During the spring semester of 2016, the SGA Senate voted in favor of a resolution to support implementing a $50 housing and residence facilities maintenance fee. Once enacted, the money collected from that fee was to be put into a fund designated in its entirety toward building an elevator in Napier Hall. Within the resolution, it was stated that only after the elevator was completed could the collected funds then be put toward other on-campus projects. However, now that approximately $250,000 has been accrued, its initial purpose of funding a Napier elevator has been called into question.
Currently, the SGA Senate and Executive Cabinet are discussing whether or not to uphold the resolution’s original promise and are split about 50/50 on the decision. However, official action to divert the funding elsewhere isn’t likely to be taken if the student body expresses a strong desire to maintain the integrity of the 2016 resolution. That is to say, if we want an elevator built in Napier Hall, then we as students need to speak up in support of using the collected funds for that purpose.
Those in opposition to keeping the resolution as is have expressed a number of reasons why they believe utilizing the money elsewhere would be the best decision for UM. I think that not only do the benefits of the elevator outweigh any proposed costs, but also that all of those reasons can be easily countered.
The most obvious reasons are the time and cost. The University needs to raise upwards of $800,000 in order to construct the elevator, a feat that will take several years to achieve. However, it was for that very reason that the 2016 resolution creating the fund was passed in the first place. Additionally, the idea of further pushing back the the start date of this goal because it can’t be achieved in the immediate future is ludicrous. It begs the question, “if not now, then when?” There will never be a convenient time for the University to spend that amount of money on anything, and waiting for the “right time” to act is only putting off the inevitable.
Furthermore, funding the elevator is a plan that has already been set into motion. To pull a bait-and-switch at this time, nearly two years after the project’s inception, would only serve in reversing the progress that has already been made.
Other concerns pertaining to funding a Napier elevator are that it would only affect the accessibility of a single building, and it’s an issue relevant to just a small portion of the student body. My response to those arguments is this: why is an issue less significant because it affects the minority within a group of people? Historically, it is the voices and needs of those groups that are often swept aside in favor of what is deemed best for the majority. The University of Montevallo does not have to subscribe to the outdated paradigm that the needs of the many outweigh the needs of the few; instead, we can send the message to current and prospective UM students that we are a school that values the needs of all who attend our institution.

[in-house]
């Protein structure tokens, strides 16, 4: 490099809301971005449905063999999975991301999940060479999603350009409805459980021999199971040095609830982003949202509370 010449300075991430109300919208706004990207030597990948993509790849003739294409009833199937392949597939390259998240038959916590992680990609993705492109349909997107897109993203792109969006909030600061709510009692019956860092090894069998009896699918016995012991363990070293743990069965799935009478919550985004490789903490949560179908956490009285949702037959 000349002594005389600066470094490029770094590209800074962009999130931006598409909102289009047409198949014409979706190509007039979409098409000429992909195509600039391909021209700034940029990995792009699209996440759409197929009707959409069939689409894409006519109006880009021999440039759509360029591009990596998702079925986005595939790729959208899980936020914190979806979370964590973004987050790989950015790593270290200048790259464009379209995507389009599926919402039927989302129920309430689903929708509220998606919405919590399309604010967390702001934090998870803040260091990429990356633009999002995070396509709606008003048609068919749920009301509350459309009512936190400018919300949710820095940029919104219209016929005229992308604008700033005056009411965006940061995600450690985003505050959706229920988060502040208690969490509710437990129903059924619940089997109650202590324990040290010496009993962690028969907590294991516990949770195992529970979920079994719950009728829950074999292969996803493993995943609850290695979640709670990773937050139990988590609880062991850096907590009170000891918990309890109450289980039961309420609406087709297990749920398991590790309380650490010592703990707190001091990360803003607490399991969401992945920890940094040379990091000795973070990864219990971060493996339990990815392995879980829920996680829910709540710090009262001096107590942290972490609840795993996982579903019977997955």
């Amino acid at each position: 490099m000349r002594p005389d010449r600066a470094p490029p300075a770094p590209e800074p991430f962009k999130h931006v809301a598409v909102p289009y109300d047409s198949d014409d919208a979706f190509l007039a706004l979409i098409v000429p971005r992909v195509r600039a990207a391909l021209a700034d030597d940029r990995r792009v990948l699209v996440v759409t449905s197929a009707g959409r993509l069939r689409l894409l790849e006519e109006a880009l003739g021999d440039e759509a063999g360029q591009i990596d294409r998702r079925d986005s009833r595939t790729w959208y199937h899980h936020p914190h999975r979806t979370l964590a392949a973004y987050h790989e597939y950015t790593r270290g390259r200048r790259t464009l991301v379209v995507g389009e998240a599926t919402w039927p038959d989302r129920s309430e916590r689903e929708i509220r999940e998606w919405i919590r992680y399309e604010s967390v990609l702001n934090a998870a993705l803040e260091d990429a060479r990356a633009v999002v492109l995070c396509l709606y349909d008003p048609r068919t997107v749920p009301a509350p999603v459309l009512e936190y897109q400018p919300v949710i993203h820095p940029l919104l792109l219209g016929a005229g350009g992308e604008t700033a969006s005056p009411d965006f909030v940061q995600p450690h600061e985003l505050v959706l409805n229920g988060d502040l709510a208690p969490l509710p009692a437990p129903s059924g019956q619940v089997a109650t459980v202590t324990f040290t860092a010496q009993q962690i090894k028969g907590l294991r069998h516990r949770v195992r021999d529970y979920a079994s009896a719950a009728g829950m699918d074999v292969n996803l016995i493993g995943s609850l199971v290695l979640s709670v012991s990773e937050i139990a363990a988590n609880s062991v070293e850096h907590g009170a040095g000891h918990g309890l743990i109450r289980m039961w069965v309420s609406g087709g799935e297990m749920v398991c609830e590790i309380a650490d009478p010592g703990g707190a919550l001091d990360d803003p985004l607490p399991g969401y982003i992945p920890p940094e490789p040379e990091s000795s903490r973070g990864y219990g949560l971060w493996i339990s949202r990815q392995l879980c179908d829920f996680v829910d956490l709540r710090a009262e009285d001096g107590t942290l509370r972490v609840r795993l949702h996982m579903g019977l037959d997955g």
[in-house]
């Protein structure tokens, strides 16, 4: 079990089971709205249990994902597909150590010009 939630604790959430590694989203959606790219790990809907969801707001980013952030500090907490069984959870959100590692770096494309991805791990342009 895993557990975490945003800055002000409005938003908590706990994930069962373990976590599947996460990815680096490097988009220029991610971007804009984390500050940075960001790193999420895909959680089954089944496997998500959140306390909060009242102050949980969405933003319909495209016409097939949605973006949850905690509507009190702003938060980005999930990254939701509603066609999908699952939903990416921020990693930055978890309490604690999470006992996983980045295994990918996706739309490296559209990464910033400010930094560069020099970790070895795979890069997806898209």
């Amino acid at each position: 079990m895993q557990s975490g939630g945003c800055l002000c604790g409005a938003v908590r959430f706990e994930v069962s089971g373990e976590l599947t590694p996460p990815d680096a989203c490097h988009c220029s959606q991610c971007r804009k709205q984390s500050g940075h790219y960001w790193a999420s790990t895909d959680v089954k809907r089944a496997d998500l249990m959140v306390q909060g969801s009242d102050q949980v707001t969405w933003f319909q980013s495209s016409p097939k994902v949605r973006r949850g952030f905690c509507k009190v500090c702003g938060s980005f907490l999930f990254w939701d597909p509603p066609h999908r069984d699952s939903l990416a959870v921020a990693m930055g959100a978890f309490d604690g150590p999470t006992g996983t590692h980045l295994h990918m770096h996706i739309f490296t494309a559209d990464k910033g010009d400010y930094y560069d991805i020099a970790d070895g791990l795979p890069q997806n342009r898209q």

As things stand now, the University is technically in compliance with legal state code for ADA standards without Napier being accessible to every student. This is due to UM making accommodations for people with limited mobility by putting them in other accessible residence halls at the same price as Napier. However, continuing down that route is following the path of least resistance, and, at least in my experience, UM rarely opts for doing the bare minimum.
The administration has expressed that even if the funds are utilized elsewhere at this time, the Napier elevator will still be on the list of projects requiring completion at UM. I believe that this project is something that should not be put on hold or pushed off until it’s the last possible item on the list needing to be crossed off. Instead, UM should be actively working to ensure all buildings on campus are handicap accessible, a concern that should have been addressed long before now. Putting an elevator in Napier Hall is the first step we can take in tackling that issue head on.
If you want to express your opinion on campus accessibility or maintaining the Napier elevator’s current funding, email your concerns to email@example.com.